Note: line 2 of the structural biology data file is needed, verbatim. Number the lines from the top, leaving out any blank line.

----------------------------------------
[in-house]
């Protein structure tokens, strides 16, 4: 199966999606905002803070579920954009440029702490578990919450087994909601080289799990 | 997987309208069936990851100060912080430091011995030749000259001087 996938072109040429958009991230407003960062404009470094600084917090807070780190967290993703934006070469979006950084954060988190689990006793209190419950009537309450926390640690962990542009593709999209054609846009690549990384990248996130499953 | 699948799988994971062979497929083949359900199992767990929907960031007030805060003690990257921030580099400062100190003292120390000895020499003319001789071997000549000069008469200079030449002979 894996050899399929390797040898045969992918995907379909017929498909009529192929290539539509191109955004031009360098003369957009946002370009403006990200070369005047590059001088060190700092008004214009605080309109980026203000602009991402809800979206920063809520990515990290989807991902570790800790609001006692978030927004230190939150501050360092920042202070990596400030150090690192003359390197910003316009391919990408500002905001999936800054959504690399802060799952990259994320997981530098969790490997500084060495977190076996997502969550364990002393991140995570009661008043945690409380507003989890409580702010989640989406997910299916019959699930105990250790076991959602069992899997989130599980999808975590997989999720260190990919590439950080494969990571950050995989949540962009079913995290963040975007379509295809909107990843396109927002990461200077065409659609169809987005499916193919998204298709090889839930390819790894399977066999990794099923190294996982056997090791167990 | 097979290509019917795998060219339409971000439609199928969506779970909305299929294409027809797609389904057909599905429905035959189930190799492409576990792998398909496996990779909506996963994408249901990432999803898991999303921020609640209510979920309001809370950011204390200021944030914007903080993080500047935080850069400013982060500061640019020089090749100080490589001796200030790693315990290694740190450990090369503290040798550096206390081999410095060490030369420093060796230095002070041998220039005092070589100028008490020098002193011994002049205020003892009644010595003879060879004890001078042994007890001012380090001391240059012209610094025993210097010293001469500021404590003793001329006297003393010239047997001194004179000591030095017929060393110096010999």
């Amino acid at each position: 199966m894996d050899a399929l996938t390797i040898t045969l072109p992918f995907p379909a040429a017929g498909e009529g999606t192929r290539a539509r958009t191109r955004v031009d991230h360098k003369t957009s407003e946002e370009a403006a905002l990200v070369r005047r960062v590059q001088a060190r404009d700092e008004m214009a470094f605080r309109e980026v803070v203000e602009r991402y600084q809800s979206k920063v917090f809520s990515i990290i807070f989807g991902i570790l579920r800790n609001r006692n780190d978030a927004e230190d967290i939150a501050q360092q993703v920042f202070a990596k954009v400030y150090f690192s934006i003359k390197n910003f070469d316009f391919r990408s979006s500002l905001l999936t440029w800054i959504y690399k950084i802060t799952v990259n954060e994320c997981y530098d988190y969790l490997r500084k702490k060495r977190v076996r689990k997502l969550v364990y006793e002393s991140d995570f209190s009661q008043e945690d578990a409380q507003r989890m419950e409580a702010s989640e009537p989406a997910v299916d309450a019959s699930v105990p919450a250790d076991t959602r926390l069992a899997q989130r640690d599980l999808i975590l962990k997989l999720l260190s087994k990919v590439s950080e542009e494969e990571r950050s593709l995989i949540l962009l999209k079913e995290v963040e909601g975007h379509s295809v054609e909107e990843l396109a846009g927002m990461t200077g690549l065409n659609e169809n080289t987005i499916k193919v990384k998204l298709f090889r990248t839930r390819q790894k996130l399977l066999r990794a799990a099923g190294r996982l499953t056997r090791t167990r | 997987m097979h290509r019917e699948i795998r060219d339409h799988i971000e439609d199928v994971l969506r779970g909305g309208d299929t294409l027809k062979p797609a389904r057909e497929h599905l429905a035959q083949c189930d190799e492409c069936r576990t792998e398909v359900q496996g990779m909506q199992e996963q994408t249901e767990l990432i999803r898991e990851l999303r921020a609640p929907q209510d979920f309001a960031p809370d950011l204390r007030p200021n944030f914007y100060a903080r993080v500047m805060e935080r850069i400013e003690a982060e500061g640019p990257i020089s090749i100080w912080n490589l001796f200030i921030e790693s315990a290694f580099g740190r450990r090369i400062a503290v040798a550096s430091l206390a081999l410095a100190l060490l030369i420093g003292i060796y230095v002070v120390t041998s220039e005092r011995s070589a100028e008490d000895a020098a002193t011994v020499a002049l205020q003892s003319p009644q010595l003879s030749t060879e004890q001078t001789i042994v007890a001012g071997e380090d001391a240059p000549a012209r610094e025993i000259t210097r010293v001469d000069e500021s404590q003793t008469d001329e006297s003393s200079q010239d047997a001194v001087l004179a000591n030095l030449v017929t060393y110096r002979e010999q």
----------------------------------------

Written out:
């Protein structure tokens, strides 16, 4: 199966999606905002803070579920954009440029702490578990919450087994909601080289799990 | 997987309208069936990851100060912080430091011995030749000259001087 996938072109040429958009991230407003960062404009470094600084917090807070780190967290993703934006070469979006950084954060988190689990006793209190419950009537309450926390640690962990542009593709999209054609846009690549990384990248996130499953 | 699948799988994971062979497929083949359900199992767990929907960031007030805060003690990257921030580099400062100190003292120390000895020499003319001789071997000549000069008469200079030449002979 894996050899399929390797040898045969992918995907379909017929498909009529192929290539539509191109955004031009360098003369957009946002370009403006990200070369005047590059001088060190700092008004214009605080309109980026203000602009991402809800979206920063809520990515990290989807991902570790800790609001006692978030927004230190939150501050360092920042202070990596400030150090690192003359390197910003316009391919990408500002905001999936800054959504690399802060799952990259994320997981530098969790490997500084060495977190076996997502969550364990002393991140995570009661008043945690409380507003989890409580702010989640989406997910299916019959699930105990250790076991959602069992899997989130599980999808975590997989999720260190990919590439950080494969990571950050995989949540962009079913995290963040975007379509295809909107990843396109927002990461200077065409659609169809987005499916193919998204298709090889839930390819790894399977066999990794099923190294996982056997090791167990 | 097979290509019917795998060219339409971000439609199928969506779970909305299929294409027809797609389904057909599905429905035959189930190799492409576990792998398909496996990779909506996963994408249901990432999803898991999303921020609640209510979920309001809370950011204390200021944030914007903080993080500047935080850069400013982060500061640019020089090749100080490589001796200030790693315990290694740190450990090369503290040798550096206390081999410095060490030369420093060796230095002070041998220039005092070589100028008490020098002193011994002049205020003892009644010595003879060879004890001078042994007890001012380090001391240059012209610094025993210097010293001469500021404590003793001329006297003393010239047997001194004179000591030095017929060393110096010999």